One weekend morning, I added “sweeping” to my chore list and then marked it off. It wasn’t originally on the list, and I had already done it, but I wanted credit and acknowledgment that I had completed the task. I feel so on top of it when my list is long and nearly everything is marked off. I feel capable and accomplished.
Our students feel the same way. When they know what the task is and have a clear pathway to get from point A to point B, they’re more likely not only to get to point B but to feel good about the journey. It increases their self-efficacy. Student self-efficacy regarding learning is their belief that they can do it. In the classroom, we can build student confidence by building opportunities to track their progress and make choices about their learning.
Microtracking is using a weekly or even daily checklist for students that states what they’re trying to achieve in a set time period with a set learning outcome and two to three explicit success criteria. A microtrack is typically four to eight items long, and all the steps lead to accomplishing the learning outcome.
The teacher shares the learning outcome, the success criteria, and the tasks for completion. The first and very brief task is for students to use a defined structure or a template to determine their tracking list for the day or week.
The template has three parts: (1) the learning outcome, (2) the success criteria, and (3) the tasks. The tasks are the focus and the immediate, tangible next steps. A quarter sheet of paper or a sticky note is perfect for this. If the list will encompass more than one day, have a designated spot on the wall where students can place the sticky notes when they leave the classroom. They can grab their notes on the way in the next day and get started.
Microtracking offers students the satisfaction of knowing what they’ve completed toward a goal at the end of a learning period. It also gives them confidence about what’s next. This eliminates students’ waiting for the teacher to give instructions and allows them ownership over the learning process. The teacher can scaffold the list for any grade level.
Give students the opportunity to make choices or learning pathways as part of the microtracking. Offer flexibility about where they get their content, how they practice or apply the content, and how they demonstrate their understanding. These choices are called learning pathways because students have some autonomy over the items on their task list, which is their path to learning. Increase and scaffold the amount of options over time. Starting small with one choice will guide students to make choices that support their learning.
How to practice or apply the content is a strong place to start with choice, because the student can determine a direct correlation between their meeting the success criteria and how they practiced or applied it. If they weren’t able to meet the criteria directly, then they have choices about what they can try instead. For a math assignment, for example, they can try practicing division facts in an online game or partnering with a classmate to review with flash cards.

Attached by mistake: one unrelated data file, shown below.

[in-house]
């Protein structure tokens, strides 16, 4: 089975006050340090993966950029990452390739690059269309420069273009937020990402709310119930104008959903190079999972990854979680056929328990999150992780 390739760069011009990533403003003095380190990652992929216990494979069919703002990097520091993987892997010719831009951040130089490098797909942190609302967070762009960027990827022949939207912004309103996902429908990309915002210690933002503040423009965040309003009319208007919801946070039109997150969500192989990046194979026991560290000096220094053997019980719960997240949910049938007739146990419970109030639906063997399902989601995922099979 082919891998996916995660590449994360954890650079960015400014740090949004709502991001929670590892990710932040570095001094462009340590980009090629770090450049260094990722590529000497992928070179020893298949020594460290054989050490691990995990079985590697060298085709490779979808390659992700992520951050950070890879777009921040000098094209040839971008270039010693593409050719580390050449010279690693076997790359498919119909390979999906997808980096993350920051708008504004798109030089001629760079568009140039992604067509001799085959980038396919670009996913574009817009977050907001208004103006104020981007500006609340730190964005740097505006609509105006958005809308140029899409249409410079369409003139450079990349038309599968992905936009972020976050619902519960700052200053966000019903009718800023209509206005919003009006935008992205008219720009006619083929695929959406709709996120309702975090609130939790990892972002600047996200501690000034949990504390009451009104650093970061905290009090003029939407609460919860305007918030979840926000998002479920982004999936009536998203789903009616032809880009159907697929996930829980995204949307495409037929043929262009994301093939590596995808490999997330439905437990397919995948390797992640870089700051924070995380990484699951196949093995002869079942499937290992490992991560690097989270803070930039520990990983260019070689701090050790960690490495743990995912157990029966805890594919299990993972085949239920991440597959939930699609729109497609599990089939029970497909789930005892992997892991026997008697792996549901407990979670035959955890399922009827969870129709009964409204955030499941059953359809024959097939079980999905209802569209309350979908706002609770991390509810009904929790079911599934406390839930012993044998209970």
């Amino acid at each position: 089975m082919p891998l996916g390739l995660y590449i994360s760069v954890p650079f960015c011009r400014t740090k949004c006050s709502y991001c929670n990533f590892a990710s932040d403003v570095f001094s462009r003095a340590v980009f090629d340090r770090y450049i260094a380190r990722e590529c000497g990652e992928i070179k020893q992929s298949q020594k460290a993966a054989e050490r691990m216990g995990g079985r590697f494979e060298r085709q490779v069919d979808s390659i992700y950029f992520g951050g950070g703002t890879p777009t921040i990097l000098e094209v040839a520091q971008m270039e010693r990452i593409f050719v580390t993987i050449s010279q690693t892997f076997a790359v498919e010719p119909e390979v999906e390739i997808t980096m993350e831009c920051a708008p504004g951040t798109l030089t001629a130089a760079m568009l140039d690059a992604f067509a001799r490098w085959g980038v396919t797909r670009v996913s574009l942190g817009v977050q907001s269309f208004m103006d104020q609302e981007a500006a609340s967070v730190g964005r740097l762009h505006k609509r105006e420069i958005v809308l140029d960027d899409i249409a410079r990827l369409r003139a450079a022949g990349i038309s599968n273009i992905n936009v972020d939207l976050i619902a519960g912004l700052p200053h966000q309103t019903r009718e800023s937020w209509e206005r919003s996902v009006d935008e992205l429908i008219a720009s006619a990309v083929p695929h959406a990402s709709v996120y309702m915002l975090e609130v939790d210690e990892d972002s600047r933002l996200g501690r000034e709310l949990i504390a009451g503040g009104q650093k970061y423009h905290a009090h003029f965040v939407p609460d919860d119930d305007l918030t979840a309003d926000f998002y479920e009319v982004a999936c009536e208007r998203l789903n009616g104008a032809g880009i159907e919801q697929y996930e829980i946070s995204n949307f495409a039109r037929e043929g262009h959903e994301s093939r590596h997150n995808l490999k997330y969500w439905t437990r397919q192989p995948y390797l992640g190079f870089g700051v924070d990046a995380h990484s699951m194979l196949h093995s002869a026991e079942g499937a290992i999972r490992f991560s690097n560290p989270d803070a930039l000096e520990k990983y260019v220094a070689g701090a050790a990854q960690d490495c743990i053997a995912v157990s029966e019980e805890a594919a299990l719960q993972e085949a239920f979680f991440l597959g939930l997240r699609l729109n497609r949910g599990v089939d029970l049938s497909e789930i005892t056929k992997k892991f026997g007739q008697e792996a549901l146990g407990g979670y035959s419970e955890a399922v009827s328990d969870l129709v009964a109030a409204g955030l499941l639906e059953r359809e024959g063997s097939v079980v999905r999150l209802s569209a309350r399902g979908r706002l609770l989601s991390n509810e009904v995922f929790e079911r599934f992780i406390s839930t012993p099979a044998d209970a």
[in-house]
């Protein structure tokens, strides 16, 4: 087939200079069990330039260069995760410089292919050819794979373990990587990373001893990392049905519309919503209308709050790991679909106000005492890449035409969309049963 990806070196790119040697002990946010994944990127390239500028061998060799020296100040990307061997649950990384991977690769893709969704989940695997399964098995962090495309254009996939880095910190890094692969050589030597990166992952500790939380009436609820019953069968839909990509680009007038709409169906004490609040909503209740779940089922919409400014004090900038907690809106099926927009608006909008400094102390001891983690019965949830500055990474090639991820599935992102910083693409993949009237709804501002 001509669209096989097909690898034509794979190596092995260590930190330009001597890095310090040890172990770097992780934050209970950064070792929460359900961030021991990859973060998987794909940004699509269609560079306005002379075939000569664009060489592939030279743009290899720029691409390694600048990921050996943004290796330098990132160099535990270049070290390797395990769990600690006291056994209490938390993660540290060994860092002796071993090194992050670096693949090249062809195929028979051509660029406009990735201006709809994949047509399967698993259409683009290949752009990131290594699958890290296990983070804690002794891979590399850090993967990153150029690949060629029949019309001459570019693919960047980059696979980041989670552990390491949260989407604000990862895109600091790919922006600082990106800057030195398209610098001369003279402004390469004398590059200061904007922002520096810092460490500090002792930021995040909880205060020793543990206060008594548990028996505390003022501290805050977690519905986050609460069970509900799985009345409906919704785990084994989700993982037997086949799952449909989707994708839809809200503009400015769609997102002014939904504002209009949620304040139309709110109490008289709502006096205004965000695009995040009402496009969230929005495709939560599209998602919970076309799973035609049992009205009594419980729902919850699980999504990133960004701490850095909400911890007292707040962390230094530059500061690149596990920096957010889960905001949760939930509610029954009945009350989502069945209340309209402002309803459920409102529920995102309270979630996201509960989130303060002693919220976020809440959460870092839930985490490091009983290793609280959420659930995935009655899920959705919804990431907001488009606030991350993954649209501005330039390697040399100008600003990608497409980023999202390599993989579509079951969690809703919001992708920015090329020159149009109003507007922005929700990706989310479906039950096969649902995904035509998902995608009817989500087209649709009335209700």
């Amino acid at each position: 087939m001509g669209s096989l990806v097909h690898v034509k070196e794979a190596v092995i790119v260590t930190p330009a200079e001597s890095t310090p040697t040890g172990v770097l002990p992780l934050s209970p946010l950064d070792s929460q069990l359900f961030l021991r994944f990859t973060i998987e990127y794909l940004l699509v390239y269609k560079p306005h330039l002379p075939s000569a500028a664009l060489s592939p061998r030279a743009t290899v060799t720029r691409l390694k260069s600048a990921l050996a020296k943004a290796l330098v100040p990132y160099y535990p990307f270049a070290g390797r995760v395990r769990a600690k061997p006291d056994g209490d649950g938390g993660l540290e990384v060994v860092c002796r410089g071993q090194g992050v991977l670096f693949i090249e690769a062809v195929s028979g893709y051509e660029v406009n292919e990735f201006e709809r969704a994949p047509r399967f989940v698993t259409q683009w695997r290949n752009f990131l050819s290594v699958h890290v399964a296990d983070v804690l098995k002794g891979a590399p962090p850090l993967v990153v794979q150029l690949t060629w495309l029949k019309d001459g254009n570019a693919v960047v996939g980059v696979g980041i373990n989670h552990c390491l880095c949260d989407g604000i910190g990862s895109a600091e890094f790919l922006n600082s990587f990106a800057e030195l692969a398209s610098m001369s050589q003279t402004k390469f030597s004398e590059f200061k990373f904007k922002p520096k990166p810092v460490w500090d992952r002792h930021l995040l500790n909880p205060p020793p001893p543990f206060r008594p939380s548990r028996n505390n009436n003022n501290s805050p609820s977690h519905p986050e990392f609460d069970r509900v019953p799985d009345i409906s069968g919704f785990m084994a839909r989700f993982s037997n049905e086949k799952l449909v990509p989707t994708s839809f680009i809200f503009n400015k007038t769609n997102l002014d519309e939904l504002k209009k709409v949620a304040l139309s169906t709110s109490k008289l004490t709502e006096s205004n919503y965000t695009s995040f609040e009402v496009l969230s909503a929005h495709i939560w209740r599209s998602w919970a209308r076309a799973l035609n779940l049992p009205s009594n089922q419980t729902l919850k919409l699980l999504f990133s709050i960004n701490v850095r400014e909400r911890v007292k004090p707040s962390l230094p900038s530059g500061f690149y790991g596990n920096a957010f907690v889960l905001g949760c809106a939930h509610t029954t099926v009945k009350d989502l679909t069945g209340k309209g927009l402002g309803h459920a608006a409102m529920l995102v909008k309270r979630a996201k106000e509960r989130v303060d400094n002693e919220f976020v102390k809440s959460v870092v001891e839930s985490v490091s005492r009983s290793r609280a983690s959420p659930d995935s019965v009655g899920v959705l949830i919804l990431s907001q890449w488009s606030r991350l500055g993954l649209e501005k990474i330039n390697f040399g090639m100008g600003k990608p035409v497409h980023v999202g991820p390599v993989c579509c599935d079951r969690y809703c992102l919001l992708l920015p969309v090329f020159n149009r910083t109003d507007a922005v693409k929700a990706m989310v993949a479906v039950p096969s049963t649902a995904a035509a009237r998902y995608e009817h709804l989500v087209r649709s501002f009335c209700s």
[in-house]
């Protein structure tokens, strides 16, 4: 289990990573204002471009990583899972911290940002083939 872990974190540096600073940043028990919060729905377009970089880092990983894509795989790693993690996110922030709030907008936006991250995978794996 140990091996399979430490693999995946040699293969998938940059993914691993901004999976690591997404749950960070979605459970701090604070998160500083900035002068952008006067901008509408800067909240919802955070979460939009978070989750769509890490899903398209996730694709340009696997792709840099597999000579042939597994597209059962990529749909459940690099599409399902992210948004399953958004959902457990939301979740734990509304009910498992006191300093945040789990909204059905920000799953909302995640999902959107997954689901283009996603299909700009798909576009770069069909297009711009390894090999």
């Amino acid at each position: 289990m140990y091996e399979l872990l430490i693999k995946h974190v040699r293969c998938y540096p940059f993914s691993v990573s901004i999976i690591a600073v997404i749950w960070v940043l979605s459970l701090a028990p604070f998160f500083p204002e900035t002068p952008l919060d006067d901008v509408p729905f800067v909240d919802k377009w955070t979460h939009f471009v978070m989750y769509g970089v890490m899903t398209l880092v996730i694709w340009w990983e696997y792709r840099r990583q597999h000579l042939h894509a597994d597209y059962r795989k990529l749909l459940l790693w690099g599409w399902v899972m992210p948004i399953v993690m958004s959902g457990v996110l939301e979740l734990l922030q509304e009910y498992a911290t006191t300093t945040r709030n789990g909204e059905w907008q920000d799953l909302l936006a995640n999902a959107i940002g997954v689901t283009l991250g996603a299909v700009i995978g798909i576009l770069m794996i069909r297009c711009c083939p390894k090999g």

The teacher is there to support this process of choice by posing thoughtful questions to help the student determine if their pathway is working for them. There are a few subtle and healthy culture-of-learning components built into this:
- First, the student isn’t alone in the journey. They’re trying to meet established success criteria.
- Second, learning is a process, and everyone in the class will have a different journey either by choice or by need.
- Finally, errors and growth are simply a normal part of learning.
By normalizing the process of learning and tracking the movement toward the outcome, students have a direct investment and ownership over their progress.
Microtracking is particularly effective when students use it with reflection. Using an exit ticket is an easy way to help students determine if the choices they made support their learning, and it acknowledges both success and where to start the next day. Brief and efficient check-ins with small groups or individuals midway through the class will further support achieving their success criteria.
Students can gauge if their learning pathway is supporting their learning or if they need to make a change. It can also mean adjusting the learning outcome or success criteria to fit the student. They may be ready to demonstrate understanding and move on to alternative tasks, or they may need more time than that class period or week to complete something. The student and teacher agree on appropriate adjustments.
Microtracking connects with the students’ involvement in the learning process. Teachers can set the students up for feeling successful in their learning by offering them an active role versus taking the more traditional passive approach. Learning happens with the student instead of to the student. They get to own it because they’re directly involved.